Mark Cuban’s Cost Plus Drugs partners with Blue Shield
The insurer, a nonprofit, said Thursday it expects to save as much as $500 million a year by switching to a group of companies including Amazon.com Inc. and an upstart from billionaire Mark Cuban. It’s the biggest win yet for those newcomers trying to upend the existing prescription benefits system, and if it works could provide a blueprint for other insurers and employers to follow.
The goal is to change the incentives for prescription benefits managers, distributors and pharmacies, said Paul Markovich, chief executive of Blue Shield of California. “They make more revenue and they make more profit when we sell a higher volume of more expensive drugs,” he said in an interview. “We just need to start over in terms of thinking about this system.”
News of the high-profile experiment sent shares of dominant PBMs down sharply: CVS shares fell 8.1% as of trading close Thursday, its most since October, while rival Cigna Group fell 6.4%.
The Wall Street Journal earlier reported the change-up.
Blue Shield may face challenges replacing one vendor for PBM services with five, some with competing interests. “We’re skeptical this approach is sophisticated enough and practical, yet it bears watching,” Bloomberg Intelligence analysts Jonathan Palmer and Jordan Dahan said in a note.
The insurer is also not dropping CVS entirely, as Caremark will continue to process more expensive specialty drugs, a profitable and growing market for PBMs.
Companies that provide health benefits have long bemoaned their lack of visibility into how much drug middlemen pay and charge for medications. The California insurer’s move will test whether it can assemble an alternative supply chain involving a mix of companies new to the pharmacy benefits business alongside established suppliers.
Amazon, the retail giant whose greater penetration into the drug supply chain has been dreaded by pharmacy benefit managers and drugstore chains, will offer at-home drug delivery. Mark Cuban’s Cost Plus Drugs Co. will provide access to low-cost medications, and Abarca Health will process drug claims, Blue Shield of California said.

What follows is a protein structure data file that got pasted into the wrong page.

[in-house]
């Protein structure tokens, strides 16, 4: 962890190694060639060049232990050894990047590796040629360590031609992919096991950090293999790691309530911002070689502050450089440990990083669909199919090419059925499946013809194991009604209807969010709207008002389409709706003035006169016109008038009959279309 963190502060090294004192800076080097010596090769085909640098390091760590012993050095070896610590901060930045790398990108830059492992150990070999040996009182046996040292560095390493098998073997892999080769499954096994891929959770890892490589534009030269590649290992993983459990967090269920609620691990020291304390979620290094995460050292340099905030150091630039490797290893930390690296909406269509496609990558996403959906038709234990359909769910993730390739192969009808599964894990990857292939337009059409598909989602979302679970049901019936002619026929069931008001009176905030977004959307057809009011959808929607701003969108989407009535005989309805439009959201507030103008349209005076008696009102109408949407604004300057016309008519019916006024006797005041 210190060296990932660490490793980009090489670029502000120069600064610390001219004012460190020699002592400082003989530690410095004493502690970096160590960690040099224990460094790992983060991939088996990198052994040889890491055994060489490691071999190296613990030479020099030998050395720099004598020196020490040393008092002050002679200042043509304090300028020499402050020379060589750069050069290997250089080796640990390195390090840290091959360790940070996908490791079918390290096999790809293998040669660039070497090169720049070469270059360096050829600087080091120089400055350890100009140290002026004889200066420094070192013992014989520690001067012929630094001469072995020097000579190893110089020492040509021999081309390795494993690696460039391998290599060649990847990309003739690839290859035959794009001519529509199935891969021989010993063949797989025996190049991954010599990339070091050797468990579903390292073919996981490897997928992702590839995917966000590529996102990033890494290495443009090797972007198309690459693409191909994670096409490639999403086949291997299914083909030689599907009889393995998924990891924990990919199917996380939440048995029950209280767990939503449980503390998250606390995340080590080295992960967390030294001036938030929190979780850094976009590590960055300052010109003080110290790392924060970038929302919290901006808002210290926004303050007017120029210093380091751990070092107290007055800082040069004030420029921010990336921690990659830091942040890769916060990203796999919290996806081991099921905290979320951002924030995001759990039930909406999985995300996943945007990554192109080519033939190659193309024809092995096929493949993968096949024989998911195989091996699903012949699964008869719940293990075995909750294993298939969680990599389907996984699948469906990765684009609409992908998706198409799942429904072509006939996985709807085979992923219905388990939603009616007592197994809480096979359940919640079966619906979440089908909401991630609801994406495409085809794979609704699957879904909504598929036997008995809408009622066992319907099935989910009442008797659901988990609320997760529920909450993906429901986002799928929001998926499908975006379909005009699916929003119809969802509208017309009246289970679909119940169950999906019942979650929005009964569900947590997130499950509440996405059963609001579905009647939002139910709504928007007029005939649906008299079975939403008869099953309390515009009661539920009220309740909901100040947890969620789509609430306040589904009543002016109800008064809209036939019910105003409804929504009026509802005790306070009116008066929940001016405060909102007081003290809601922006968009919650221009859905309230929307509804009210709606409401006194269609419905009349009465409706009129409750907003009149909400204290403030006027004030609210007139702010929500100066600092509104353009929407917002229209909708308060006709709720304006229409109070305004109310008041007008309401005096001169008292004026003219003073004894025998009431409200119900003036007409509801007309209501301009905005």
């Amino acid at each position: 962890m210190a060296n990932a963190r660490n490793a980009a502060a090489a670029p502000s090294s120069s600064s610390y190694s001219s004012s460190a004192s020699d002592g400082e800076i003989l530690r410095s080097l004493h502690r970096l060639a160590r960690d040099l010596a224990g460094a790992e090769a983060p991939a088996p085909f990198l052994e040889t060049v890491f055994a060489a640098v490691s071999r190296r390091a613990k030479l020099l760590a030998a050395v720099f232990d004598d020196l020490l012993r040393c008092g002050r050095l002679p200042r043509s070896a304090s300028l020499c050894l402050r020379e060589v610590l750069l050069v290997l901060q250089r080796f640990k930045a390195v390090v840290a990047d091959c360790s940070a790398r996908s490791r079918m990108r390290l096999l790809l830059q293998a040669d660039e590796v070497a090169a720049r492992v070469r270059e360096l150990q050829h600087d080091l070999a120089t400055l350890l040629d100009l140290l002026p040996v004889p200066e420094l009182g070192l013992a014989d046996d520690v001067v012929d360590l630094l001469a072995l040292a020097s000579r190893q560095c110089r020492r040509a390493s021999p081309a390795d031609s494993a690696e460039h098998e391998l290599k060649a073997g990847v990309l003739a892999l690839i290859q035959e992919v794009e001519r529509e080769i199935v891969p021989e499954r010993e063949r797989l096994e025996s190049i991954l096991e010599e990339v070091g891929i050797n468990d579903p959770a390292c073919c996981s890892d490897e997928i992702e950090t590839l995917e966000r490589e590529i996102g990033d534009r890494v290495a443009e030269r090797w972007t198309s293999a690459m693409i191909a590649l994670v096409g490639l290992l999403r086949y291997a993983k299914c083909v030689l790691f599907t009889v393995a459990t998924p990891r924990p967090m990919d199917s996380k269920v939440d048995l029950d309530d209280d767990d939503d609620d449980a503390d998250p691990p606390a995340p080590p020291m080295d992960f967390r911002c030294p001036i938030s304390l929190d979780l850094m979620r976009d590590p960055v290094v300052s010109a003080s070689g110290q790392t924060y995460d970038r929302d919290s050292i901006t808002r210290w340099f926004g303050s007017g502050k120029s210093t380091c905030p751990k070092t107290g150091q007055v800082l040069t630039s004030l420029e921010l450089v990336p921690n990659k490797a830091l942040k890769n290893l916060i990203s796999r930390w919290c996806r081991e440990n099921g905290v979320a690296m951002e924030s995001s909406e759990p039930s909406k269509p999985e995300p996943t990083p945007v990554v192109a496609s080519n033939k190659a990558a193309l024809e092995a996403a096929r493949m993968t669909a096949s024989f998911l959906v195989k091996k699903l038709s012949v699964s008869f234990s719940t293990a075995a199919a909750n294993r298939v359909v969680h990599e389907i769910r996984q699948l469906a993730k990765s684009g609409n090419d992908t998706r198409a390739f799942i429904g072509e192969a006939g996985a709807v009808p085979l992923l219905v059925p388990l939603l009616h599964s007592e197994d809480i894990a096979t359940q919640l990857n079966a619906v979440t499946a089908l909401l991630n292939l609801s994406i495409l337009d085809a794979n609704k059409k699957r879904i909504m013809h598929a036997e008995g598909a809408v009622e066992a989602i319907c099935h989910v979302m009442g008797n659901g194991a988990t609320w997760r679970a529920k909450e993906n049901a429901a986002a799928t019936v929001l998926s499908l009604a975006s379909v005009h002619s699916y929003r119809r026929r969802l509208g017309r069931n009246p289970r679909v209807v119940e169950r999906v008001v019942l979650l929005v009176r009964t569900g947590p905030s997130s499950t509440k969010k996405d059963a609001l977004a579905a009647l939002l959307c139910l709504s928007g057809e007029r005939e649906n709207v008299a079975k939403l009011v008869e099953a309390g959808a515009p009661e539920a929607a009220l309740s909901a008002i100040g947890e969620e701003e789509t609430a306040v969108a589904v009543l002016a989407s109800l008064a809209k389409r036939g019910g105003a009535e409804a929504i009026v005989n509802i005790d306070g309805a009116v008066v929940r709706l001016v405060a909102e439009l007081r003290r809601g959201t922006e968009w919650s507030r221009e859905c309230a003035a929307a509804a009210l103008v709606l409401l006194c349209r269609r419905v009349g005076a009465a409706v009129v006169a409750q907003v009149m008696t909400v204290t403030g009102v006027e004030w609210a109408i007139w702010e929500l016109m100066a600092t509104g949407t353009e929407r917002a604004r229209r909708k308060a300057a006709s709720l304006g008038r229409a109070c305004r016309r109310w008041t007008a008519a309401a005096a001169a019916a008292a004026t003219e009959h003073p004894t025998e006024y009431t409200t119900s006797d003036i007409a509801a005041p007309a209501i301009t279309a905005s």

The plan will also rely on Prime Therapeutics, a pharmacy benefits manager operated by a group of Blue Cross Blue Shield plans, to negotiate savings with drug manufacturers.
Using services from several new companies to provide drug benefits may be challenging, but if the regional health insurer is successful, others may follow, according to analysts at Evercore ISI.
Some are more skeptical. The selloff “overstates” the impact of the decision, TD Cowen analyst Charles Rhyee wrote, adding: “We don’t believe the BSCA decision will have a long-term impact on the PBM model.”
CVS affirmed its earnings guidance for 2023 and said the partial loss of the contract would have an “immaterial impact” on the company’s long-term outlook.
Blue Shield of California spends about $4 billion a year on drugs, Markovich said, and the company estimates it can save 10% to 15% of that through this new model. Some of the savings will come from removing incentives that favor high-cost drugs over less expensive alternatives.
For example, he said, the insurer struggled to get CVS to cover a less expensive version of a prostate cancer drug called abiraterone that would cut the price to $160 from about $3,000. “They initially refused and they kept refusing” for months, he said. “It’s like pulling teeth to get that to happen.”
CVS gets generic drugs through an existing joint venture and medications must meet certain standards, a company representative said in an email. Some health plans that invested in a new generic drug manufacturer called CivicaScript sought to dispense those products through an outside pharmacy, and CVS is working with them to do it, the representative said. Blue Shield of California is participating in CivicaScript.
Markovich said the insurer’s 7,500 employees would first see the new arrangement in 2024, and it will offer it to some clients who may be interested. In 2025, the change will be effective across its lines of business for commercial and government health plans.
The loss could dent CVS’s 2025 earnings by 2 to 6 cents a share, the Evercore analysts estimated. About half of the insurer’s annual drug spend is likely to be retained by CVS in its specialty pharmacy business, they said.
“We look forward to providing care for Blue Shield of California’s members who require complex, specialty medications – as we have for nearly two decades,” a CVS spokesperson said in an email.
Markovich said CVS might have been a strong contender if Blue Shield wanted to continue with a traditional PBM, but he said the company is aiming for a broader change.
“This issue is a systemic one,” he said. “All of the pharmacy benefits managers operate this way in this system, and they have no financial interest in changing it.”